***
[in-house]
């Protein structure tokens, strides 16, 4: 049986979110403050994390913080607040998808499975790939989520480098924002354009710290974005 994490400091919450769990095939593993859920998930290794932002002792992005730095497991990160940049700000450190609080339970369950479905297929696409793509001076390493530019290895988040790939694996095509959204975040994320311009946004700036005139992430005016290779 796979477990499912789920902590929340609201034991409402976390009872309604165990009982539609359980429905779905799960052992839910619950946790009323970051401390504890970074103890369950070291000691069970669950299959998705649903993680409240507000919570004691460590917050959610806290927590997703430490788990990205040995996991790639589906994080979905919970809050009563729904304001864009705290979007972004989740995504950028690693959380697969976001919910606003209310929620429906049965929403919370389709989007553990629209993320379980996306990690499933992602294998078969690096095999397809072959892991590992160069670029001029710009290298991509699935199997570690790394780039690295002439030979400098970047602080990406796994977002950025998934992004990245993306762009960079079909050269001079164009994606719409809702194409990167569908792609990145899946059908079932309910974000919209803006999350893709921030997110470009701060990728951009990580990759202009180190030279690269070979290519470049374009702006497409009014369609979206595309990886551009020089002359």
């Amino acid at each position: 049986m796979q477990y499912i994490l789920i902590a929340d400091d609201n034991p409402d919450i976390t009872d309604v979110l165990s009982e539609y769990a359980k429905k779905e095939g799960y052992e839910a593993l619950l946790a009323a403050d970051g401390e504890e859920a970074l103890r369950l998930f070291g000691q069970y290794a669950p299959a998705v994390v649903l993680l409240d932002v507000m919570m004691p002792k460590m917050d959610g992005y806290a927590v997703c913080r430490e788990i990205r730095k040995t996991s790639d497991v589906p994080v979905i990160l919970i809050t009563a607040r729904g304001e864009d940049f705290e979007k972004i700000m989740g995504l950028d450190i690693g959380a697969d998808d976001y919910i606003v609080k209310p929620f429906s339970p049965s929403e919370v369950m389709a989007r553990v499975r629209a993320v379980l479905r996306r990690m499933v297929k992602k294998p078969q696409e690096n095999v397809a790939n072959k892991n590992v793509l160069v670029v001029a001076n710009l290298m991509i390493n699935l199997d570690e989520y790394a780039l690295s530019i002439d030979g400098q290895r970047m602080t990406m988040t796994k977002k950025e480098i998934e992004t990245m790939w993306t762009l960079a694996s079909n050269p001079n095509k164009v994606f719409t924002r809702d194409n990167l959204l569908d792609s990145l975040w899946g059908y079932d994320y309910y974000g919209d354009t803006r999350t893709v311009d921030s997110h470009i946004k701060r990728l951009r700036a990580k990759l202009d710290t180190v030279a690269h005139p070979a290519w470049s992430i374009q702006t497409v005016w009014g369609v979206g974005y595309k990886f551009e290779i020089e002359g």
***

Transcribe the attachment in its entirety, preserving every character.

[in-house]
């Protein structure tokens, strides 16, 4: 049986979110403050994390913080607040998808499975790939989520480098924002354009710290974005 994490400091919450769990095939593993859920998930290794932002002792992005730095497991990160940049700000450190609080339970369950479905297929696409793509001076390493530019290895988040790939694996095509959204975040994320311009946004700036005139992430005016290779 796979477990499912789920902590929340609201034991409402976390009872309604165990009982539609359980429905779905799960052992839910619950946790009323970051401390504890970074103890369950070291000691069970669950299959998705649903993680409240507000919570004691460590917050959610806290927590997703430490788990990205040995996991790639589906994080979905919970809050009563729904304001864009705290979007972004989740995504950028690693959380697969976001919910606003209310929620429906049965929403919370389709989007553990629209993320379980996306990690499933992602294998078969690096095999397809072959892991590992160069670029001029710009290298991509699935199997570690790394780039690295002439030979400098970047602080990406796994977002950025998934992004990245993306762009960079079909050269001079164009994606719409809702194409990167569908792609990145899946059908079932309910974000919209803006999350893709921030997110470009701060990728951009990580990759202009180190030279690269070979290519470049374009702006497409009014369609979206595309990886551009020089002359």
């Amino acid at each position: 049986m796979q477990y499912i994490l789920i902590a929340d400091d609201n034991p409402d919450i976390t009872d309604v979110l165990s009982e539609y769990a359980k429905k779905e095939g799960y052992e839910a593993l619950l946790a009323a403050d970051g401390e504890e859920a970074l103890r369950l998930f070291g000691q069970y290794a669950p299959a998705v994390v649903l993680l409240d932002v507000m919570m004691p002792k460590m917050d959610g992005y806290a927590v997703c913080r430490e788990i990205r730095k040995t996991s790639d497991v589906p994080v979905i990160l919970i809050t009563a607040r729904g304001e864009d940049f705290e979007k972004i700000m989740g995504l950028d450190i690693g959380a697969d998808d976001y919910i606003v609080k209310p929620f429906s339970p049965s929403e919370v369950m389709a989007r553990v499975r629209a993320v379980l479905r996306r990690m499933v297929k992602k294998p078969q696409e690096n095999v397809a790939n072959k892991n590992v793509l160069v670029v001029a001076n710009l290298m991509i390493n699935l199997d570690e989520y790394a780039l690295s530019i002439d030979g400098q290895r970047m602080t990406m988040t796994k977002k950025e480098i998934e992004t990245m790939w993306t762009l960079a694996s079909n050269p001079n095509k164009v994606f719409t924002r809702d194409n990167l959204l569908d792609s990145l975040w899946g059908y079932d994320y309910y974000g919209d354009t803006r999350t893709v311009d921030s997110h470009i946004k701060r990728l951009r700036a990580k990759l202009d710290t180190v030279a690269h005139p070979a290519w470049s992430i374009q702006t497409v005016w009014g369609v979206g974005y595309k990886f551009e290779i020089e002359g």